Access to the Kindle Store, the web browser, Wikipedia, and most of the settings is disabled in FreeTime. Multiple profiles can also be set up, and if an adult wants to resume using it, they just have to type in a password and exit FreeTime.


This update contains:

- Cloud collection improvements - you can now 'unstar' unwanted collections to hide them from the Home screen.

- PDF improvements - you can adjust the margins in the font options.

- You can access Notes from the reading menu.

- By tapping the bottom left corner you can now completely remove the 'Time left' reading, page or location number and the percentage progress through the book, leaving a nice 'pure' page. Just tap the same corner if you wish to bring them back again.

- You can also change the dictionary being used in the dictionary lookup box.


Yet another software update is here, albeit a small one. This one includes the following features:

- When zoomed in on a PDF document, there is now a little overview of the page in the top left corner, showing your location as you pan around. This is useful because you can get slightly 'lost' when zoomed in on a large page with a 6 inch screen.

- Apparently you can now read a Kindle book sample while the physical books ships. To do this, Amazon says to order the physical book and on the 'Thank You' page click 'Start Reading'. I assume that the sample is larger than a normal free sample, but even so I'm not sure how useful it is given that people with a Kindle usually buy Kindle books!


- Your e-Books will not be transferred between accounts. BUY ALL YOUR EBOOKS FROM ONE ACCOUNT.

- The Paperwhite should arrive already registered to the Amazon account it was purchased from, but it is extremely easy to reregister to a different account. You can do it from the settings page of the Kindle with Wi-Fi or from a computer.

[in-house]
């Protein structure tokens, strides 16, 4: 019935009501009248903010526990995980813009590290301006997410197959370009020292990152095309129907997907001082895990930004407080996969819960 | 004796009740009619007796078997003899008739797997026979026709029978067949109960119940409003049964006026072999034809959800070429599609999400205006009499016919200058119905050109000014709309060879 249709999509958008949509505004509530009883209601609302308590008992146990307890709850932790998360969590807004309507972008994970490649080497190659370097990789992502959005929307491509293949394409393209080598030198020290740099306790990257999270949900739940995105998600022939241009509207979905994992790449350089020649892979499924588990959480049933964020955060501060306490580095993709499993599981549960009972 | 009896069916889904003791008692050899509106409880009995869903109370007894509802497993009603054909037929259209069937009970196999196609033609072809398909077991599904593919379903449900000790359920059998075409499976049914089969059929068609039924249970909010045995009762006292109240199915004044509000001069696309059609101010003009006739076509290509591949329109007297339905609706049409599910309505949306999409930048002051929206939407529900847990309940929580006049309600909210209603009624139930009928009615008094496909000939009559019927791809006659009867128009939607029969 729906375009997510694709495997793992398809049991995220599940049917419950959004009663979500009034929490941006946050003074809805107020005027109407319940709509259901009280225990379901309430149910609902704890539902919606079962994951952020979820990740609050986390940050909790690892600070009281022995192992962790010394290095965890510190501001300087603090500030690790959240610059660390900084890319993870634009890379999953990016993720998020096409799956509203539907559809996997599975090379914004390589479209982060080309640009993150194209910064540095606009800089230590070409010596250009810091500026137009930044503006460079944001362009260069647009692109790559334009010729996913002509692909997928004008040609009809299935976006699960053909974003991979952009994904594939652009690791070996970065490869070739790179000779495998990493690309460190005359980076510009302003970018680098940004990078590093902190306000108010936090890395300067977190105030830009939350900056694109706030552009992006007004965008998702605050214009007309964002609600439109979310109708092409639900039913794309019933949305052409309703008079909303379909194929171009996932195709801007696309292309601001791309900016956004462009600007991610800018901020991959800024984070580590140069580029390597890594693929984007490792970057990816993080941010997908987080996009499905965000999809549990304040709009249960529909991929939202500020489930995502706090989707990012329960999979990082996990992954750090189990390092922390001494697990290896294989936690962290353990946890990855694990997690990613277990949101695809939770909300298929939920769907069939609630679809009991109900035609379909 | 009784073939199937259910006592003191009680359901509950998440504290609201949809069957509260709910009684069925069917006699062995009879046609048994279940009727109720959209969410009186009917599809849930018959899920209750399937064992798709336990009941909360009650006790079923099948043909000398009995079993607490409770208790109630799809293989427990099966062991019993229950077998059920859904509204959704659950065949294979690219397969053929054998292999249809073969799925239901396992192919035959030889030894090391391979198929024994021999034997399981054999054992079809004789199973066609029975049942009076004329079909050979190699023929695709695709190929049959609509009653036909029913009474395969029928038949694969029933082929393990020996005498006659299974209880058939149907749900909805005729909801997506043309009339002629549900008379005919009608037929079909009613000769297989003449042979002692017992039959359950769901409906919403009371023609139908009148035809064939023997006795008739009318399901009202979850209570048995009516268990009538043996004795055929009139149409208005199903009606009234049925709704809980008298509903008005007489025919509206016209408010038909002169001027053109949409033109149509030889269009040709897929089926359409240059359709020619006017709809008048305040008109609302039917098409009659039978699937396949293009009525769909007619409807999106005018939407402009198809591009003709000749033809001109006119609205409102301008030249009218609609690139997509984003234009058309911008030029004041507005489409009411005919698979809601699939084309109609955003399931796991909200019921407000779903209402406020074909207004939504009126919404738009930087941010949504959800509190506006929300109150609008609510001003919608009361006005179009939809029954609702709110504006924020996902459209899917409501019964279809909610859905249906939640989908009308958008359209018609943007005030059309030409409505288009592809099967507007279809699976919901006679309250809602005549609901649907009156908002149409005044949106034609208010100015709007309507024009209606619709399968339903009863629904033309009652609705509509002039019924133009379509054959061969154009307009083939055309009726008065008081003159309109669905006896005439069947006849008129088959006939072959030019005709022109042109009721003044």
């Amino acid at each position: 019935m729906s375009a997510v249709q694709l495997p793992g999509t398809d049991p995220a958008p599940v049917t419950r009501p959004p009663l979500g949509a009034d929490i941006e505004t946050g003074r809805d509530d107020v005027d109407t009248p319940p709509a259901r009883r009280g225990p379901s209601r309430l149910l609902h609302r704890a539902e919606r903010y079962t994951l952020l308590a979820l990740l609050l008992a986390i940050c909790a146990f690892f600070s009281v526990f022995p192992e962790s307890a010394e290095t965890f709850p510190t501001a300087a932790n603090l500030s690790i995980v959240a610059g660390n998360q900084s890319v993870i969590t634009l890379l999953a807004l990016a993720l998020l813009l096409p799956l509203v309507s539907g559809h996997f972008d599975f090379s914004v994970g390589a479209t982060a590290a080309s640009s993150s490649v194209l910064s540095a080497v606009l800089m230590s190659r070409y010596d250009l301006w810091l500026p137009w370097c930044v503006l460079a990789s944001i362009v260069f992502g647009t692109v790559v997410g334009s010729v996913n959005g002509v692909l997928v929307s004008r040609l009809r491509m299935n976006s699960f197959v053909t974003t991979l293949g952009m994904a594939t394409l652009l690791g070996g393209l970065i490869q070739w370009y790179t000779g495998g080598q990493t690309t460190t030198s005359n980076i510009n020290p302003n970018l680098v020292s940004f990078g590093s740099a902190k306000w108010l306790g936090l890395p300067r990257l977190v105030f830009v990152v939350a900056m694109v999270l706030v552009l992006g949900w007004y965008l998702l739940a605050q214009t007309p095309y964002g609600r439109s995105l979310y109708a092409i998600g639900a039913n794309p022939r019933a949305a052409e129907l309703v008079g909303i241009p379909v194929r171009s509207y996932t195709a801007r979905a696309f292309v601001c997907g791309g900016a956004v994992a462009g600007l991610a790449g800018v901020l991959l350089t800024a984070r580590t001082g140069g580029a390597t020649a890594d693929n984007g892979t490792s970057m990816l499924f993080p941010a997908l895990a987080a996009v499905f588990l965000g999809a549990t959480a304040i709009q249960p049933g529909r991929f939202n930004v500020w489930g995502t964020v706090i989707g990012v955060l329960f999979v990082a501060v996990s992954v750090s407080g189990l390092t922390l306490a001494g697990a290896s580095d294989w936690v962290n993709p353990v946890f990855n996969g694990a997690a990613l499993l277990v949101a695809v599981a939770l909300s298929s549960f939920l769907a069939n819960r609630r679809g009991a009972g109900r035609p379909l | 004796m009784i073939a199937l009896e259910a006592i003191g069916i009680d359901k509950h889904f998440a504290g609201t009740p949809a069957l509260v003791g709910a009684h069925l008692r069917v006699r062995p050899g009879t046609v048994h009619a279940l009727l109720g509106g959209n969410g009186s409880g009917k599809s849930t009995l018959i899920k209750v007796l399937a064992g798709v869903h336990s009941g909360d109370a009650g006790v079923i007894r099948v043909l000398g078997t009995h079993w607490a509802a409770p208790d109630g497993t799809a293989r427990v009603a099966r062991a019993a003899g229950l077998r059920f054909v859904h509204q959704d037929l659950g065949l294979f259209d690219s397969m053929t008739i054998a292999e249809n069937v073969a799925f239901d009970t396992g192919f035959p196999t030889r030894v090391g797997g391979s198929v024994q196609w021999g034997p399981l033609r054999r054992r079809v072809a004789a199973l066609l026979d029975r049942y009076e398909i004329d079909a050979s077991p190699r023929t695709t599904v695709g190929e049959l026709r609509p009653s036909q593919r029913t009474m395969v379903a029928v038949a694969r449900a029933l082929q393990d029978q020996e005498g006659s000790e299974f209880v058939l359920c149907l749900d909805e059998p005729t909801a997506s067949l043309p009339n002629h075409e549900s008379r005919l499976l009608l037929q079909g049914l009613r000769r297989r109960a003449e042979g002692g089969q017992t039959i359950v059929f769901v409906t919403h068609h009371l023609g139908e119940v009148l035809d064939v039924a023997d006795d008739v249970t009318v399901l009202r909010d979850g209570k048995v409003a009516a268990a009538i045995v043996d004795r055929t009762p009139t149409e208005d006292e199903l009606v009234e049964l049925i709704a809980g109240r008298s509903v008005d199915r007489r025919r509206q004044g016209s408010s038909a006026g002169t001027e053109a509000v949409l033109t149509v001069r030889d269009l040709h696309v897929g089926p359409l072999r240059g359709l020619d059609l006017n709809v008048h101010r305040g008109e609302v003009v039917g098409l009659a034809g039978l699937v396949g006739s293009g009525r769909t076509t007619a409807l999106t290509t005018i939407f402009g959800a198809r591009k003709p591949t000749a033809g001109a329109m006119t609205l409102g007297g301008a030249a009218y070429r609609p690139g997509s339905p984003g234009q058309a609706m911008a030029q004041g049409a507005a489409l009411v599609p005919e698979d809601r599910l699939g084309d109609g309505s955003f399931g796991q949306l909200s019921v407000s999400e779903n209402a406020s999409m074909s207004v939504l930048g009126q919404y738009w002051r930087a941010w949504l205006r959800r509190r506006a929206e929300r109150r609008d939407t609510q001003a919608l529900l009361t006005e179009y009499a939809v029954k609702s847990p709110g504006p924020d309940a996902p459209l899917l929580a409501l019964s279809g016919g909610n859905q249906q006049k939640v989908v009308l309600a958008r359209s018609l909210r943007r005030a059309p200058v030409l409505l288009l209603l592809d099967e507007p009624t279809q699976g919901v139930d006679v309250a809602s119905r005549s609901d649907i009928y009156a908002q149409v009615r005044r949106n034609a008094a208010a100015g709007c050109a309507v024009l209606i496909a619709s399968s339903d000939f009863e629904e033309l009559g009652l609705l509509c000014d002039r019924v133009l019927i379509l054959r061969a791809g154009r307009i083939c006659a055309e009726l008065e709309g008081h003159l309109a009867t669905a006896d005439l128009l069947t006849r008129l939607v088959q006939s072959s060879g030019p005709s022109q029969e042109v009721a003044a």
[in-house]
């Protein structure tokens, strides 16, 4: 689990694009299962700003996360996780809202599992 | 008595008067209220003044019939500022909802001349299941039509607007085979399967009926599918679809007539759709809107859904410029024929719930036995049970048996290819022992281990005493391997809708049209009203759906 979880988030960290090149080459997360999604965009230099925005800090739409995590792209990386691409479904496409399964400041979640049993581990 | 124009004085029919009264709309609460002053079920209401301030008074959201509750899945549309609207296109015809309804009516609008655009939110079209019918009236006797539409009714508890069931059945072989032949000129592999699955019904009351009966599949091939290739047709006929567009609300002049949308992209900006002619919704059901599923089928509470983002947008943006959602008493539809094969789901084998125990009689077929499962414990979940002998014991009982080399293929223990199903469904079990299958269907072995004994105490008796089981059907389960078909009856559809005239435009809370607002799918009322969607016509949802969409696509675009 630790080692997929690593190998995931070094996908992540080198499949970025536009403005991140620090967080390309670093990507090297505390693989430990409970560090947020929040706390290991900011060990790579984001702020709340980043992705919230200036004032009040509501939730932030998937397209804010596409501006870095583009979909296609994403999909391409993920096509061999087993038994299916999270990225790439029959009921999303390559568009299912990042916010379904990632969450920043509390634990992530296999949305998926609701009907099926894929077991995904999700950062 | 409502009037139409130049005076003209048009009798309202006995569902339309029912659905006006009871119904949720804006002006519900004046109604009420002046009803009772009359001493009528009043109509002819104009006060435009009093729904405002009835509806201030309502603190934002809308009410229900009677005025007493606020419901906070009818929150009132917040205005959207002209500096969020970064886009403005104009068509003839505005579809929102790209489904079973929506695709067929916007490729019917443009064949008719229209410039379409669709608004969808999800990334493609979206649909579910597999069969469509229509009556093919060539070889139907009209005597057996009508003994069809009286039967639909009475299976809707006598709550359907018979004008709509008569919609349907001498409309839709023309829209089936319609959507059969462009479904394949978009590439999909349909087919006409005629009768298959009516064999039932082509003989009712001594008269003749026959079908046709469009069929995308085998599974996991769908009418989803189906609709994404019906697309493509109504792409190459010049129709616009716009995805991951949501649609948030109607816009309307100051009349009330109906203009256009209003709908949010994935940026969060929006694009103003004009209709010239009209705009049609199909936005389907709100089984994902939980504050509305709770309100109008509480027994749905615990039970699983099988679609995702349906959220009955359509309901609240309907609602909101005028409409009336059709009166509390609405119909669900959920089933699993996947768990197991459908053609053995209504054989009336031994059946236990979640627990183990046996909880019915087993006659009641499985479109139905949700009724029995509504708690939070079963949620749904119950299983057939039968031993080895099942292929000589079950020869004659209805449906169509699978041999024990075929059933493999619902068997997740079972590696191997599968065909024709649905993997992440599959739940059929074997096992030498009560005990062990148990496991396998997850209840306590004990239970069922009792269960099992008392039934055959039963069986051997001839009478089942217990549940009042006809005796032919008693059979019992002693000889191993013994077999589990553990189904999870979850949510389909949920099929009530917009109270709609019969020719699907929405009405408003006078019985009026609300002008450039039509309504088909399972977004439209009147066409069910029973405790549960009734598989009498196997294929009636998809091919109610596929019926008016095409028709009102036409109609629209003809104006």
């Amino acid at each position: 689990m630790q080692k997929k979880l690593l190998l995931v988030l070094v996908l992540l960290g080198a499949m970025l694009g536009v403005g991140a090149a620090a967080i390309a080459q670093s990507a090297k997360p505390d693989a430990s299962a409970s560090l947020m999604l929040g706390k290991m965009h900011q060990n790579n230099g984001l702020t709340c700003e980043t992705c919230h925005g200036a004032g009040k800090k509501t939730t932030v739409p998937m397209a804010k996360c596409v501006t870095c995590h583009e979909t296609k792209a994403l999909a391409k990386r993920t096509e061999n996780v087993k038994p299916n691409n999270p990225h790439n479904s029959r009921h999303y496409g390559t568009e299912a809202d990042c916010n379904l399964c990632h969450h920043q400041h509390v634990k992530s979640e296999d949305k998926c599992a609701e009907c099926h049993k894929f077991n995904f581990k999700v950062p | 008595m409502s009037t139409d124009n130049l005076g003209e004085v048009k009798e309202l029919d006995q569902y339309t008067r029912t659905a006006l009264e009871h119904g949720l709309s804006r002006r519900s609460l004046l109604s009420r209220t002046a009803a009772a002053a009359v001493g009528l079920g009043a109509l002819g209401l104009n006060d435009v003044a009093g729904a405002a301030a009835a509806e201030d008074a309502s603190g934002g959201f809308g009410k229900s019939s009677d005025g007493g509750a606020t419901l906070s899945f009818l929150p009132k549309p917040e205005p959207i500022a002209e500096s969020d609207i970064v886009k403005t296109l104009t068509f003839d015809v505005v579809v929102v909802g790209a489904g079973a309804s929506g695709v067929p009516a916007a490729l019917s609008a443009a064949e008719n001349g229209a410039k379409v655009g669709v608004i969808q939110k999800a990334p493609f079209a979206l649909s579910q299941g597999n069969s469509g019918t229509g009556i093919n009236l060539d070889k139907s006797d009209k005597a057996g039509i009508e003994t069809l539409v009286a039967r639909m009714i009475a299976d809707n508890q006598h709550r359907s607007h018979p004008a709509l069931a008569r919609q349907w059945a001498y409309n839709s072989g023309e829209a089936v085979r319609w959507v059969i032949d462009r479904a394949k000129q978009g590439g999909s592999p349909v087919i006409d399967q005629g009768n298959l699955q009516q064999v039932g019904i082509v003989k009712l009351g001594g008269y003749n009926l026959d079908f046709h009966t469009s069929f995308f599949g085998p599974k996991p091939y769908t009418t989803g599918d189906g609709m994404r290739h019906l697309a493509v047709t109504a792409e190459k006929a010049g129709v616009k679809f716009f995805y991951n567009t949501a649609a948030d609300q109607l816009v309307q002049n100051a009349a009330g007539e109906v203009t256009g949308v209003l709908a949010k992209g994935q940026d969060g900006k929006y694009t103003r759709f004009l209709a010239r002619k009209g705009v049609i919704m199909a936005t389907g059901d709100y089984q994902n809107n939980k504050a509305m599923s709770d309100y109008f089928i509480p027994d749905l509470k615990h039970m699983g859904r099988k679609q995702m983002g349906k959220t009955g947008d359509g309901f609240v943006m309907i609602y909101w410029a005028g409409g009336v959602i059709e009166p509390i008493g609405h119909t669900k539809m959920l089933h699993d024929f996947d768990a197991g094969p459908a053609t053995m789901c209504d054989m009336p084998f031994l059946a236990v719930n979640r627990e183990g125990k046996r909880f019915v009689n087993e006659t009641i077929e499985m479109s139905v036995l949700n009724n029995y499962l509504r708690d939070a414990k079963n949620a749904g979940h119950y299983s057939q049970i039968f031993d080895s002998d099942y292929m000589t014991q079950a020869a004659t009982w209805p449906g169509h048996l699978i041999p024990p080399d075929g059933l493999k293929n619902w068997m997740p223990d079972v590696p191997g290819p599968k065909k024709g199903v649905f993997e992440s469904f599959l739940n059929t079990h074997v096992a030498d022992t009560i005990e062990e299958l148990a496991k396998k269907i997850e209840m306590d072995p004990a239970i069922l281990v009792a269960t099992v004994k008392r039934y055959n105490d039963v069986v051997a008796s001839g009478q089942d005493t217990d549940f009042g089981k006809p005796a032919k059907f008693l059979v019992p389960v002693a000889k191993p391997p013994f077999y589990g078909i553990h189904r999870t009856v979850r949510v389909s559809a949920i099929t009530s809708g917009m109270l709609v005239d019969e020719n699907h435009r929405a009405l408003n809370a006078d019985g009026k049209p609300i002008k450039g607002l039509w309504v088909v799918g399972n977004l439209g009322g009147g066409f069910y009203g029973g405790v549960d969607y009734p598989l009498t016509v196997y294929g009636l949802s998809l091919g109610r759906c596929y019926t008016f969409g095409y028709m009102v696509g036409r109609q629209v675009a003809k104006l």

- It will be slower after downloading lots of books while it indexes them. This may take about a few hours to a day for lots of books, and will also drain more battery life.

- You can email documents to the Kindle by sending to an address allocated to you by Amazon.

- Permanent bookmarks can also be saved. You can also highlight passages and write notes that are backed up on Amazon, and so you will not lose any if the device breaks.

- Foreign language to English dictionaries can be bought so you can quickly look up words in foreign books. I have one of these, and I recommend them for learning languages.

- Up to 6 devices can be registered to one account at one time.

- E-Ink screens are slower to change and refresh in cold conditions. It can be about three times as fast in a warm room, as opposed to at a temperature of around 15 or less degrees Celsius. After leaving it in the sunshine for a while it felt as fast as a tablet, and the keyboard did not lag in the slightest. (In a normal house it will be fine - my house is cold!)

- Many people complain that the Paperwhite arrives in a very flimsy box. This is true - the box is thin enough to fit through a letterbox, contains basically no padding and is labeled 'Kindle Paperwhite' for some reason. Because it is so thin your lovely new device is likely to be dropped from the height of your letterbox to the floor with no padding, but don't be too worried! The Paperwhite has been given a 'drop test' by Goodereader, and it was dropped from 5 feet onto solid concrete on its back, corner and front. There is a reasonably large amount of damage to the plastic bezel, but with a case the device would be unharmed. This is quite impressive for a device with a 6" screen like the Paperwhite! Although it is very painful to watch an expensive new device being mutilated, here is the URL if you wish to see it:


My Paperwhite arrived quickly in a small black box marked "Amazon" and "Kindle Paperwhite". (If it is a gift, select gift wrapping at the checkout!) It was extremely easy to set up, and I downloaded my 90-odd books quickly, although one at a time. There is a full Kindle User Guide on the device and an interactive tutorial that shows you how to use it.
The one flaw with my unit is a small defect in the lighting layer, resulting in a tiny pinprick of light being shone upwards. However, although I could return it, it does not bother me.


The Paperwhite is a huge improvement over the basic Kindle, being much whiter than the basic Kindle, even in daylight. The text looks crisper and the device itself has a much higher quality feel to it. It is also faster at basically everything - there is hardly any lag when typing, and I don't know how I managed without features such as 'Time to Read' and 'Page Flip'! The touch screen is textured and feels much more like paper than LCD screens, also hardly showing fingerprints at all. In fact, after using it very regularly for over 6 months, I have not yet needed to clean it.